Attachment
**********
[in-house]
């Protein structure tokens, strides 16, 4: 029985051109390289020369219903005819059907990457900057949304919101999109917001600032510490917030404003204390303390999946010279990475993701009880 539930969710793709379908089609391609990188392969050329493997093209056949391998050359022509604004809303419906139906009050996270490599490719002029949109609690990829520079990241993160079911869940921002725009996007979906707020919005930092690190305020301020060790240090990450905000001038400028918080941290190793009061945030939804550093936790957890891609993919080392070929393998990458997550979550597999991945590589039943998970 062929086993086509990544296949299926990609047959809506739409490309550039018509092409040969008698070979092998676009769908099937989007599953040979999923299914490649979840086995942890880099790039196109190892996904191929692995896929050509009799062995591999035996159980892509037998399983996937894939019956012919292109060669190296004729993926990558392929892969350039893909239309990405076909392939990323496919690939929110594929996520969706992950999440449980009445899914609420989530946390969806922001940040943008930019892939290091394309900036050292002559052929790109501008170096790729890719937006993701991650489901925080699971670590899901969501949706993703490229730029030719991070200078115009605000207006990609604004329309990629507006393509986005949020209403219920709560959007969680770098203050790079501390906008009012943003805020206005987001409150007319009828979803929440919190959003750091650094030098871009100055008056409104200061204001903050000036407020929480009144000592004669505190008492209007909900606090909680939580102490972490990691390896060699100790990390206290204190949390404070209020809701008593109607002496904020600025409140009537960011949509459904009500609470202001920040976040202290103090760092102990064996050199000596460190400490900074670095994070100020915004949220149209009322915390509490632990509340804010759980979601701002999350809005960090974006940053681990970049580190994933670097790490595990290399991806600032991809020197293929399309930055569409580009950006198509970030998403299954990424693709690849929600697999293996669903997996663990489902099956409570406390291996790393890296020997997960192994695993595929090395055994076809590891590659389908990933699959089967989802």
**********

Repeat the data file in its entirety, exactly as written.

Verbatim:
[in-house]
């Protein structure tokens, strides 16, 4: 029985051109390289020369219903005819059907990457900057949304919101999109917001600032510490917030404003204390303390999946010279990475993701009880 539930969710793709379908089609391609990188392969050329493997093209056949391998050359022509604004809303419906139906009050996270490599490719002029949109609690990829520079990241993160079911869940921002725009996007979906707020919005930092690190305020301020060790240090990450905000001038400028918080941290190793009061945030939804550093936790957890891609993919080392070929393998990458997550979550597999991945590589039943998970 062929086993086509990544296949299926990609047959809506739409490309550039018509092409040969008698070979092998676009769908099937989007599953040979999923299914490649979840086995942890880099790039196109190892996904191929692995896929050509009799062995591999035996159980892509037998399983996937894939019956012919292109060669190296004729993926990558392929892969350039893909239309990405076909392939990323496919690939929110594929996520969706992950999440449980009445899914609420989530946390969806922001940040943008930019892939290091394309900036050292002559052929790109501008170096790729890719937006993701991650489901925080699971670590899901969501949706993703490229730029030719991070200078115009605000207006990609604004329309990629507006393509986005949020209403219920709560959007969680770098203050790079501390906008009012943003805020206005987001409150007319009828979803929440919190959003750091650094030098871009100055008056409104200061204001903050000036407020929480009144000592004669505190008492209007909900606090909680939580102490972490990691390896060699100790990390206290204190949390404070209020809701008593109607002496904020600025409140009537960011949509459904009500609470202001920040976040202290103090760092102990064996050199000596460190400490900074670095994070100020915004949220149209009322915390509490632990509340804010759980979601701002999350809005960090974006940053681990970049580190994933670097790490595990290399991806600032991809020197293929399309930055569409580009950006198509970030998403299954990424693709690849929600697999293996669903997996663990489902099956409570406390291996790393890296020997997960192994695993595929090395055994076809590891590659389908990933699959089967989802």